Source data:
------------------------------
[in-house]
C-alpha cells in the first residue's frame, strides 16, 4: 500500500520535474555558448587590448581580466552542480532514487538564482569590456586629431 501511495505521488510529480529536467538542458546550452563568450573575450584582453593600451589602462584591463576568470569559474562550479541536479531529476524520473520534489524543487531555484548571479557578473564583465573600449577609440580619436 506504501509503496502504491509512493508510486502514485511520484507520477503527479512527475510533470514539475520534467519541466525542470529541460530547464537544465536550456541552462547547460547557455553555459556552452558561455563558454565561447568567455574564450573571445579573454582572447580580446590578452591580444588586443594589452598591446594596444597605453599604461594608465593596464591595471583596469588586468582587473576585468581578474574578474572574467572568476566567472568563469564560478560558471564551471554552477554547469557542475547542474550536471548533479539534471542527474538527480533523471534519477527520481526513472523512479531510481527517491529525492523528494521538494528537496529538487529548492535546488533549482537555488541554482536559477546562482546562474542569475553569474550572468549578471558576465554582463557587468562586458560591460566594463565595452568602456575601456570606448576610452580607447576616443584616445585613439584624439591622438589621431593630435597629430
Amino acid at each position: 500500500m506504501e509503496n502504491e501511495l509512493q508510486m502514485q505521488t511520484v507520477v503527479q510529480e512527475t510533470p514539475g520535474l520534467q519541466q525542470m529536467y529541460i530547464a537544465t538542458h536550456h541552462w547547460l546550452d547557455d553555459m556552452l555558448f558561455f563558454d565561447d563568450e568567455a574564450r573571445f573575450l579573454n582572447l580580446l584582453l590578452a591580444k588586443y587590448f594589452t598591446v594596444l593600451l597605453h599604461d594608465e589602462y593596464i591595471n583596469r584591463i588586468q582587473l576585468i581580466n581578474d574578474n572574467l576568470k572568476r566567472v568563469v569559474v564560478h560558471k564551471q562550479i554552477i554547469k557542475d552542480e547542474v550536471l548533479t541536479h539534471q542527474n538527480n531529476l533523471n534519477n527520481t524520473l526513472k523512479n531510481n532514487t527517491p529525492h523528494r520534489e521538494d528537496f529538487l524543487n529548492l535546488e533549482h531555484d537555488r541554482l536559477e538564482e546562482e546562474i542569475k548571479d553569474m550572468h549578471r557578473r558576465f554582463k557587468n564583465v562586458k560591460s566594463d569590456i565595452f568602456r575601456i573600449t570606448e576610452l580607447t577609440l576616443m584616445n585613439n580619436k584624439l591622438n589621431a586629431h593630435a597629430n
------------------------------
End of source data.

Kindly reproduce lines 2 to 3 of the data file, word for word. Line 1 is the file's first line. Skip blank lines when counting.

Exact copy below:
C-alpha cells in the first residue's frame, strides 16, 4: 500500500520535474555558448587590448581580466552542480532514487538564482569590456586629431 501511495505521488510529480529536467538542458546550452563568450573575450584582453593600451589602462584591463576568470569559474562550479541536479531529476524520473520534489524543487531555484548571479557578473564583465573600449577609440580619436 506504501509503496502504491509512493508510486502514485511520484507520477503527479512527475510533470514539475520534467519541466525542470529541460530547464537544465536550456541552462547547460547557455553555459556552452558561455563558454565561447568567455574564450573571445579573454582572447580580446590578452591580444588586443594589452598591446594596444597605453599604461594608465593596464591595471583596469588586468582587473576585468581578474574578474572574467572568476566567472568563469564560478560558471564551471554552477554547469557542475547542474550536471548533479539534471542527474538527480533523471534519477527520481526513472523512479531510481527517491529525492523528494521538494528537496529538487529548492535546488533549482537555488541554482536559477546562482546562474542569475553569474550572468549578471558576465554582463557587468562586458560591460566594463565595452568602456575601456570606448576610452580607447576616443584616445585613439584624439591622438589621431593630435597629430
Amino acid at each position: 500500500m506504501e509503496n502504491e501511495l509512493q508510486m502514485q505521488t511520484v507520477v503527479q510529480e512527475t510533470p514539475g520535474l520534467q519541466q525542470m529536467y529541460i530547464a537544465t538542458h536550456h541552462w547547460l546550452d547557455d553555459m556552452l555558448f558561455f563558454d565561447d563568450e568567455a574564450r573571445f573575450l579573454n582572447l580580446l584582453l590578452a591580444k588586443y587590448f594589452t598591446v594596444l593600451l597605453h599604461d594608465e589602462y593596464i591595471n583596469r584591463i588586468q582587473l576585468i581580466n581578474d574578474n572574467l576568470k572568476r566567472v568563469v569559474v564560478h560558471k564551471q562550479i554552477i554547469k557542475d552542480e547542474v550536471l548533479t541536479h539534471q542527474n538527480n531529476l533523471n534519477n527520481t524520473l526513472k523512479n531510481n532514487t527517491p529525492h523528494r520534489e521538494d528537496f529538487l524543487n529548492l535546488e533549482h531555484d537555488r541554482l536559477e538564482e546562482e546562474i542569475k548571479d553569474m550572468h549578471r557578473r558576465f554582463k557587468n564583465v562586458k560591460s566594463d569590456i565595452f568602456r575601456i573600449t570606448e576610452l580607447t577609440l576616443m584616445n585613439n580619436k584624439l591622438n589621431a586629431h593630435a597629430n